7.7.1 Equipment Definition
Equipment is either a fixed or movable tangible asset to be used for operations, the benefits of which extend beyond one year from date of acquisition and rendered into service. Improvements or additions to existing equipment that meet the capitalization threshold and increase the value or life of the asset by 25 percent of the original cost or life should be capitalized as a betterment and recorded as an addition of value to the existing asset using a parent/child asset management relationship. The useful life of the parent may be modified to reflect an increase in useful life.
The useful life of the addition or improvement (the “child”) should generally not exceed that of the original asset (the “parent”). However, if the improvement is not an integral part of the original asset, it may possess a different useful life than the parent asset. For example, new memory in an existing file server could possess a different useful life than its parent because if necessary, this memory could be moved to another file server.
For schedule of useful lives of capitalized assets, see Section 7.15.3.
Note: Costs of extended warranties and/or maintenance agreements that can be separately identified from the cost of the equipment should not be capitalized.
7.7.2 Jointly Funded Equipment
Equipment paid for jointly by the state and other governmental entities should be capitalized by the entity responsible for future maintenance.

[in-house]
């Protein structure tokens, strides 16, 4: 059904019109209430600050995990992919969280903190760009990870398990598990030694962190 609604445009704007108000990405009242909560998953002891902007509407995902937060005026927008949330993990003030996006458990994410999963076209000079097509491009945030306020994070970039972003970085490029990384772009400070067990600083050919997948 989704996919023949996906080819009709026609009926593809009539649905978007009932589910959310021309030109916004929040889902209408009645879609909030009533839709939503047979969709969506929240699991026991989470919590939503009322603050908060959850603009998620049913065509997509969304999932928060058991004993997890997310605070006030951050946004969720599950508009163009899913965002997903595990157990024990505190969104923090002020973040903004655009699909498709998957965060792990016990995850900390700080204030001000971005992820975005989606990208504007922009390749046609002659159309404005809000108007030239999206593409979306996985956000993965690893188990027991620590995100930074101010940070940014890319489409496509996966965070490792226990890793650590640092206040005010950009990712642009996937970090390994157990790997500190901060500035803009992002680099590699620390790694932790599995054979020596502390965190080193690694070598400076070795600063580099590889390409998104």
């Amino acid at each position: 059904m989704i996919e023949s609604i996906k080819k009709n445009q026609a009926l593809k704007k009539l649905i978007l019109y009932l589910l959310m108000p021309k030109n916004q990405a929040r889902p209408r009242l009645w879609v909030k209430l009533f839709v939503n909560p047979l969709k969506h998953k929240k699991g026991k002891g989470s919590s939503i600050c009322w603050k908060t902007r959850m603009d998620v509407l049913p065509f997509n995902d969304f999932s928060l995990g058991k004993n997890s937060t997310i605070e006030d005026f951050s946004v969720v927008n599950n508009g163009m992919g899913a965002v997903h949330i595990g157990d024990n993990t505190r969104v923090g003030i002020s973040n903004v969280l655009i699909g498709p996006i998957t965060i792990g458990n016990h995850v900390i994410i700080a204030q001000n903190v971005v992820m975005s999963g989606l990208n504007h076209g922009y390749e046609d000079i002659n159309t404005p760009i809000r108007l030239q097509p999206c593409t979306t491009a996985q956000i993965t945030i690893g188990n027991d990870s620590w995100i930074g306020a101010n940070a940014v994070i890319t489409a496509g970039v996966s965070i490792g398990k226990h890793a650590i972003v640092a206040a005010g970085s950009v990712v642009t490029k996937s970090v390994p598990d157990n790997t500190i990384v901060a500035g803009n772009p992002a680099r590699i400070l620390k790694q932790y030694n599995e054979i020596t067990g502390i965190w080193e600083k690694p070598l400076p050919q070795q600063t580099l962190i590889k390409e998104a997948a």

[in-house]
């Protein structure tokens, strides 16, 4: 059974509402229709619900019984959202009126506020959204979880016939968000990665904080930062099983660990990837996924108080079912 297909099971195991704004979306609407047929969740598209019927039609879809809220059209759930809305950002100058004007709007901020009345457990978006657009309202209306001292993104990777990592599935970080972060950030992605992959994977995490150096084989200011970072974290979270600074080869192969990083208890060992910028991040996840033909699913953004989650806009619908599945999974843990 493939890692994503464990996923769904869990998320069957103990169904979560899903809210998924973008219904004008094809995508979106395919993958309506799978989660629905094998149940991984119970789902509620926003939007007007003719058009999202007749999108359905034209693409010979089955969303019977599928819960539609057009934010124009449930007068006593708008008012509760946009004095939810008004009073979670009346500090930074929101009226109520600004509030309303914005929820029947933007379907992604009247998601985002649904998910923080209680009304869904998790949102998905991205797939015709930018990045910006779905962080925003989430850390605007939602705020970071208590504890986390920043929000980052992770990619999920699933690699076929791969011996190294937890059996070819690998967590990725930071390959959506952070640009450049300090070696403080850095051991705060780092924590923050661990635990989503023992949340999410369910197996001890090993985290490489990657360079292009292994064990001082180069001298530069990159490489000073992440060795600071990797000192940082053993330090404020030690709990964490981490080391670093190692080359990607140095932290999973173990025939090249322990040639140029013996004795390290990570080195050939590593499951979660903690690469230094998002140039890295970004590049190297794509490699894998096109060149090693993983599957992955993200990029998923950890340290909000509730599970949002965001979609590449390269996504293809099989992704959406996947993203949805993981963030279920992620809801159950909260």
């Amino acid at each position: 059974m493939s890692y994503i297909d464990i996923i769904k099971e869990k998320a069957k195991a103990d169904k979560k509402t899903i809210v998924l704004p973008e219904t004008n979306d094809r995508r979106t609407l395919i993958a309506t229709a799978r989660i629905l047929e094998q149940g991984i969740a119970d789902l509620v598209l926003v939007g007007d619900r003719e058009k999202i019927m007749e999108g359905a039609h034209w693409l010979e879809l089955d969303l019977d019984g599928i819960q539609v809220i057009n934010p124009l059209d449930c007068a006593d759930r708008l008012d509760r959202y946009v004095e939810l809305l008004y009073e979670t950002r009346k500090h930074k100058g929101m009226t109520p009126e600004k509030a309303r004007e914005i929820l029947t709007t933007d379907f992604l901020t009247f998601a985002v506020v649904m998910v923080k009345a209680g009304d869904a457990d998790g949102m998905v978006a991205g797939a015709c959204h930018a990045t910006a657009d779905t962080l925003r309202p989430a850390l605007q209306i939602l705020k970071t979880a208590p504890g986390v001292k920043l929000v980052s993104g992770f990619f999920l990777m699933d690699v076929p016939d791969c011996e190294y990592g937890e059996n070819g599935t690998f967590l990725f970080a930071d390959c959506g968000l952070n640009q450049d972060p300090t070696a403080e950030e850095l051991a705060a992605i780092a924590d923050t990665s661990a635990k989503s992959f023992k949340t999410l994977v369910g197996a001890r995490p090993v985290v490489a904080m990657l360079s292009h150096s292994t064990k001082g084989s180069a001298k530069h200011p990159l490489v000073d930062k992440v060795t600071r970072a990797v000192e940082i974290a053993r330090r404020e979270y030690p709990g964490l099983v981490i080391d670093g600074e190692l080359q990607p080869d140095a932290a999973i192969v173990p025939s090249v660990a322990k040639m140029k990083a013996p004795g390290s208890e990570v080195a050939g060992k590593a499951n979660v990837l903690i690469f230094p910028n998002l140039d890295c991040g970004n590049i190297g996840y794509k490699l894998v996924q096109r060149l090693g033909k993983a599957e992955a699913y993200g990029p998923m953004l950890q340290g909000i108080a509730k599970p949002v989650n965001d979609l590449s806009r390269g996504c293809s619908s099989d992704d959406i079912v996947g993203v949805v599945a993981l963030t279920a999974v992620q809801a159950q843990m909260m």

7.7.3 Depreciation Methodology
The straight-line depreciation method (historical cost, divided by useful life) will be used for equipment.
7.7.4 Capitalization Threshold
The capitalization threshold for equipment is $5,000.
Note: Georgia State law still requires that a list of all equipment valued at $3,000.00 or more be maintained.
Institutions who have a multiple year cost allocation plan or an indirect cost proposal will not be required to implement the new threshold until such time that they renegotiate their cost allocation plan or indirect cost proposal with their federal cognizant agency, such as the U.S. Department of Health and Human Services.
Examples of expenditures to be capitalized as equipment include:
- Original contract or invoice price
- Freight charges
- Import duties
- Handling and storage charges
- In-transit insurance charges
- Sales, use, and other taxes imposed on the acquisition
- Installation charges
- Charges for testing and preparation for use
- Costs of reconditioning used items when purchased
- Parts and labor associated with the construction of equipment
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